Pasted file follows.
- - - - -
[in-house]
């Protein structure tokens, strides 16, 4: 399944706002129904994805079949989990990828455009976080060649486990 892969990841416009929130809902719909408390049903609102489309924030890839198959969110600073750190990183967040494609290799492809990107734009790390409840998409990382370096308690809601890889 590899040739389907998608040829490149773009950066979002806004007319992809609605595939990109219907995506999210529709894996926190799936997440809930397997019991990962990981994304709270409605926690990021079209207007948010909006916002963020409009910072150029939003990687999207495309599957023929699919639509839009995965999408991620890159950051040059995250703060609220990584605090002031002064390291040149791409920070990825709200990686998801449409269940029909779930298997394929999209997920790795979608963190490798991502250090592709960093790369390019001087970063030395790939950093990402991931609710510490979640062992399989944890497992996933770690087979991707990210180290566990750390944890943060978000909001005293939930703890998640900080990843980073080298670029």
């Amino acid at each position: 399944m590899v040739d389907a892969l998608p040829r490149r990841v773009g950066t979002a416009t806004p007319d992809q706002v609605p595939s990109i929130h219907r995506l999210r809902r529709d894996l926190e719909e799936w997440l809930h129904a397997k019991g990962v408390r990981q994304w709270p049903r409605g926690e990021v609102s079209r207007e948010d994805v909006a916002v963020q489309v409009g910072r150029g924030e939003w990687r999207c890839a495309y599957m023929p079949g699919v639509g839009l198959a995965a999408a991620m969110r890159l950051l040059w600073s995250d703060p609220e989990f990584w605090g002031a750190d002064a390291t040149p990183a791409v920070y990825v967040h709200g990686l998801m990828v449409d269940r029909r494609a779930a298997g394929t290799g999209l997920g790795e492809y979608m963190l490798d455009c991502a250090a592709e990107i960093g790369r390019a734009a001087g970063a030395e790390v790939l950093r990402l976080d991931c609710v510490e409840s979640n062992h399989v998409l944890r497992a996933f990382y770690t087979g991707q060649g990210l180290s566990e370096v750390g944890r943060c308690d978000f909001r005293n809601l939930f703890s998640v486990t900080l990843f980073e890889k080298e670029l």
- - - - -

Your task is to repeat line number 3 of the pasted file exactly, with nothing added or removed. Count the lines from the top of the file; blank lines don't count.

């Amino acid at each position: 399944m590899v040739d389907a892969l998608p040829r490149r990841v773009g950066t979002a416009t806004p007319d992809q706002v609605p595939s990109i929130h219907r995506l999210r809902r529709d894996l926190e719909e799936w997440l809930h129904a397997k019991g990962v408390r990981q994304w709270p049903r409605g926690e990021v609102s079209r207007e948010d994805v909006a916002v963020q489309v409009g910072r150029g924030e939003w990687r999207c890839a495309y599957m023929p079949g699919v639509g839009l198959a995965a999408a991620m969110r890159l950051l040059w600073s995250d703060p609220e989990f990584w605090g002031a750190d002064a390291t040149p990183a791409v920070y990825v967040h709200g990686l998801m990828v449409d269940r029909r494609a779930a298997g394929t290799g999209l997920g790795e492809y979608m963190l490798d455009c991502a250090a592709e990107i960093g790369r390019a734009a001087g970063a030395e790390v790939l950093r990402l976080d991931c609710v510490e409840s979640n062992h399989v998409l944890r497992a996933f990382y770690t087979g991707q060649g990210l180290s566990e370096v750390g944890r943060c308690d978000f909001r005293n809601l939930f703890s998640v486990t900080l990843f980073e890889k080298e670029l």